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Reflection and the need or otherwise of compulsory interaction in e-learning

Assessing your capacity to reflect ‘on your development’

  • In the Masters in Open and Distance Education Course Guide for module H808 (p.7) it says that “we regard [the reflective commentary] as equally academic because it deals with knowledge that is constructed during the course. (Although this knowledge is more subjective and not intended to be confirmed or refuted, rather it is self-knowledge for the writer)”
  • Cognitive Housekeeping

    • Moon (2001) draws on other theorists such as Schon, Dewey and Kolb in her paper. I had never questioned why certain work events make me reflect and others do not, but I think the point about reflecting on complex and challenging issues/events, as a means of ‘cognitive housekeeping’ resonated with my personal experience. A Student.
    • I think assignments are designed as prototype reflections for the final course assignment, perhaps to help with the unfamiliarity/unease and get us used to reflective writing before the assignment (as Moon suggests, reflection as a gradual process aimed at getting students started, then deepening their reflections). Another Student.

    ‘involving emotions helps to promote reflectiveness.Moon (2002) cited in Salmon (2002)

    Moon (2005) describes reflection as an essential component of good quality learning and the representation of that learning. A Student

    (Moon, 1999a) as the reflection itself helps learners realize the depth of their knowledge and understanding therefore the notion of reflection functions as means of learning something new as well as harmonizing prior knowledge and experiences in the process. A Student

    This process of arriving at an idea of what is absent on the basis of what is at hand is inference. What is present carries of bears the mind over to the idea and ultimately the acceptance of something else.” (Dewey 1933:190) A Student

    Jenny Moon suggests that learners undertake either a deep or surface approach towards a learning task.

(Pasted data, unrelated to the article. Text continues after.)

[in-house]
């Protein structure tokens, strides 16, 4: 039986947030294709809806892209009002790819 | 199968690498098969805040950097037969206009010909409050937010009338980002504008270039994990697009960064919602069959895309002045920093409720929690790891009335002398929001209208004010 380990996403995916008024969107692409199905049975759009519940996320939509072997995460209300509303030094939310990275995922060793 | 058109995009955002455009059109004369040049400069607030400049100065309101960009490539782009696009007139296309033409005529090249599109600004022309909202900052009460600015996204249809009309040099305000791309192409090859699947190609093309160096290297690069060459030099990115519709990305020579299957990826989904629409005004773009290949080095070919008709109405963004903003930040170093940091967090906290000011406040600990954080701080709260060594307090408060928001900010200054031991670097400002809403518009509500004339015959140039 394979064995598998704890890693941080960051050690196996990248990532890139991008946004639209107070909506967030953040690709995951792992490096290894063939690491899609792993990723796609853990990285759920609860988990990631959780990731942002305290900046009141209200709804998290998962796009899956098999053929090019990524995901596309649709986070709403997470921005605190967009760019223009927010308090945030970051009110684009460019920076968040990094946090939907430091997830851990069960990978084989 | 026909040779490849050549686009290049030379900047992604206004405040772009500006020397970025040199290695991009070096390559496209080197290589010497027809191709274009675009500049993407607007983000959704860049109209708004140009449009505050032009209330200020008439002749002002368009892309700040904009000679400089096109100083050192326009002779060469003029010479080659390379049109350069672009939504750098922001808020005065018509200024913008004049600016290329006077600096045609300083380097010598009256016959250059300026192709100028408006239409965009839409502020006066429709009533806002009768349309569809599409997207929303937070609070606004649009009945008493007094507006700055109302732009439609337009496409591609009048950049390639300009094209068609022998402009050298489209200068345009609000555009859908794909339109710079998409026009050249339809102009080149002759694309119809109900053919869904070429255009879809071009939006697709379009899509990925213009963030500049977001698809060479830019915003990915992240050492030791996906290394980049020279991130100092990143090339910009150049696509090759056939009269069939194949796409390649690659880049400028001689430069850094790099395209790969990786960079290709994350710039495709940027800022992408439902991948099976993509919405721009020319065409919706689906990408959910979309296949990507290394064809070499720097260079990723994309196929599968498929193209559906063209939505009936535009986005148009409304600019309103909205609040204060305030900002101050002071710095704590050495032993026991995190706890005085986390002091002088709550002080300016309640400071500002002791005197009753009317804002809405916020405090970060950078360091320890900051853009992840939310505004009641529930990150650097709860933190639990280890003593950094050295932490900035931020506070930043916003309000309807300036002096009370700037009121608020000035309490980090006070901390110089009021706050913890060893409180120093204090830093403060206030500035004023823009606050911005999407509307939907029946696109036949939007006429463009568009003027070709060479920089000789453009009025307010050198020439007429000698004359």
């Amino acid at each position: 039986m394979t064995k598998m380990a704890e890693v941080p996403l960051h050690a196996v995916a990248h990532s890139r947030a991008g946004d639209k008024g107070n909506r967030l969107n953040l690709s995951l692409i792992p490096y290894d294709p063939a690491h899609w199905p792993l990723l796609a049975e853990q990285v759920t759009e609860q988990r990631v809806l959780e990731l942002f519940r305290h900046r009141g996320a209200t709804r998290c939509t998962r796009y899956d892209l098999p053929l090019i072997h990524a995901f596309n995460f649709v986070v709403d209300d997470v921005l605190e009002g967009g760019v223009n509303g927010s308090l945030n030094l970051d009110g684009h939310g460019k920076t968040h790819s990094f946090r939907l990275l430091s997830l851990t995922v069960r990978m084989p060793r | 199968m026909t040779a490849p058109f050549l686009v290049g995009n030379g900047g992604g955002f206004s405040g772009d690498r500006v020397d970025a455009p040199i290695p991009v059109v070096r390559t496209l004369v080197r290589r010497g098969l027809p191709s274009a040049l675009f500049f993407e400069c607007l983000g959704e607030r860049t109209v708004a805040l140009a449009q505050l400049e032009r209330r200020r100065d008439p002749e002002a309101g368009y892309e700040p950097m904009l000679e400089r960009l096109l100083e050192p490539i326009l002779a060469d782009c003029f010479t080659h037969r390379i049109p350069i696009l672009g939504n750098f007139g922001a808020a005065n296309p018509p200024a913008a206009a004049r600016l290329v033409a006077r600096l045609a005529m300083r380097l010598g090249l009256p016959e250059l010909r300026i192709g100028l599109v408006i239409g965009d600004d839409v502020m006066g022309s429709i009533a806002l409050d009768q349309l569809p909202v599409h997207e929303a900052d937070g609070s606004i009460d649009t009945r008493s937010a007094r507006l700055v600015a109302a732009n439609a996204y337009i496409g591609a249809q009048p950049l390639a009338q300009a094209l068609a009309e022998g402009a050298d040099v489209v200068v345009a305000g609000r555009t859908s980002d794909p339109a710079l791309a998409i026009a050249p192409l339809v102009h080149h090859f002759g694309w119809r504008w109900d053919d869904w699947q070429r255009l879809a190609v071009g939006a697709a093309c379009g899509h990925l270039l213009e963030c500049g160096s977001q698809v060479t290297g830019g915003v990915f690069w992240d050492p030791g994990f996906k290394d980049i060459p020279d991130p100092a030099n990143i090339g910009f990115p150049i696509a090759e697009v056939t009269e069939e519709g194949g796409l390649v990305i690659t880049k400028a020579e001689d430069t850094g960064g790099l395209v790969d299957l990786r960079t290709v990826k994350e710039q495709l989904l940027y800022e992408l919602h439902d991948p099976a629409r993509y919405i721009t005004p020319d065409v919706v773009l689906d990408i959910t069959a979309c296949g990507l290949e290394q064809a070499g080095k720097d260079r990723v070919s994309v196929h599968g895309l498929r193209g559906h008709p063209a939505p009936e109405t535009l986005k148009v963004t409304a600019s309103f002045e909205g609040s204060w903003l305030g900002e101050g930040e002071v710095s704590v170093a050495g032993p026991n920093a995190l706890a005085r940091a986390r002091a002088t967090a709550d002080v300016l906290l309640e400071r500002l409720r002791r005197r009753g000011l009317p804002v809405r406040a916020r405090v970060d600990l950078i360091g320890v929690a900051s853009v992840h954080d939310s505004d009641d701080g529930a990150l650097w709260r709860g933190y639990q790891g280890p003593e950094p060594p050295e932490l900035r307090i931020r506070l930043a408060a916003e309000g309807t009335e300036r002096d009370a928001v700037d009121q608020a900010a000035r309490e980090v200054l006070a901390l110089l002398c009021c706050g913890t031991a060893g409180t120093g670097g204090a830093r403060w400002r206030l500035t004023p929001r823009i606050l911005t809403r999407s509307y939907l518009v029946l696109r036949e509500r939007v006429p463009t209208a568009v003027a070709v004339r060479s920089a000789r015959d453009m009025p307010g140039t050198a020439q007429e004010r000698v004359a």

A deep approach is seen when the learner understands the meaning whilst a surface approach focuses on memorizing the material as it is by not trying to connect it with previous understanding. Developing a deep approach to a learning task as an ideal path can be well achieved with the help of giving learners the chance to represent learning in different ways, in the form of a presentation, graphic display, mind mapping, essay writing, forum posting, keeping a learning journal, logs, diaries, portfolios, peer-reviewing and personal development planning. Another Student

    Phyliss Creme (2005) The compulsory nature of core activities might support the underlying approach that reflective activity “should be recognized part of the assessment process; otherwise students would not take them seriously”

    Building our professional development portfolio in four areas of competency; practice-related, communication-related, technology-related and research-related support formal assessment with different ways of thinking rather than the traditional means.

    Especially at initials stages of a reflective activity learners would need a reader to reach at for feedback and this is possible with the help of blogging tools.

    As Creme (2005) observes in the 10-week course, “One or more of the two-hour seminars was given over to the students reading each other’s journals. This was generally very productive, the most useful outcome being the students’ growing respect for each other’s work and realizing how diverse each other’s experiences, thinking and way of writing could be”.


    Crème, P. (2005) ‘Should student learning journals be assessed?’, Assessment and Evaluation in Higher Education, vol. 30, no. 3, pp. 287–96. Available from: http://www.informaworld.com.libezproxy.open.ac.uk/smpp/section?content=a713605501&fulltext=713240928 (accessed 30 Sept 2010).

    Moon, J. (2001) ‘PDP working paper 4: reflection in higher education learning’ (online), The Higher Education Academy. Available from: http://www.heacademy.ac.uk/assets/York/documents/resources/resourcedatabase/id72_Reflection_in_Higher_Education_Learning.rtf (accessed 25 Sept 2010).

    Moon, J. (2005) ‘Guide for busy academics no. 4: learning through reflection’ (online), The Higher Education Academy. Available from: http://www.heacademy.ac.uk/assets/York/documents/resources/resourcedatabase/id69_guide_for_busy_academics_no4.doc (accessed 28 Sept 2010).

    Salmon, G (2002) E-tivities
    Smith, M. (1996) ‘Reflection: what constitutes reflection – and what significance does it have for educators? The contributions of Dewey, Schön, and Boud et al. assessed’ (online), The Encyclopaedia of Informal Education. Available from: http://www.infed.org/biblio/b-reflect.htm (accessed 21 Sept 2010).

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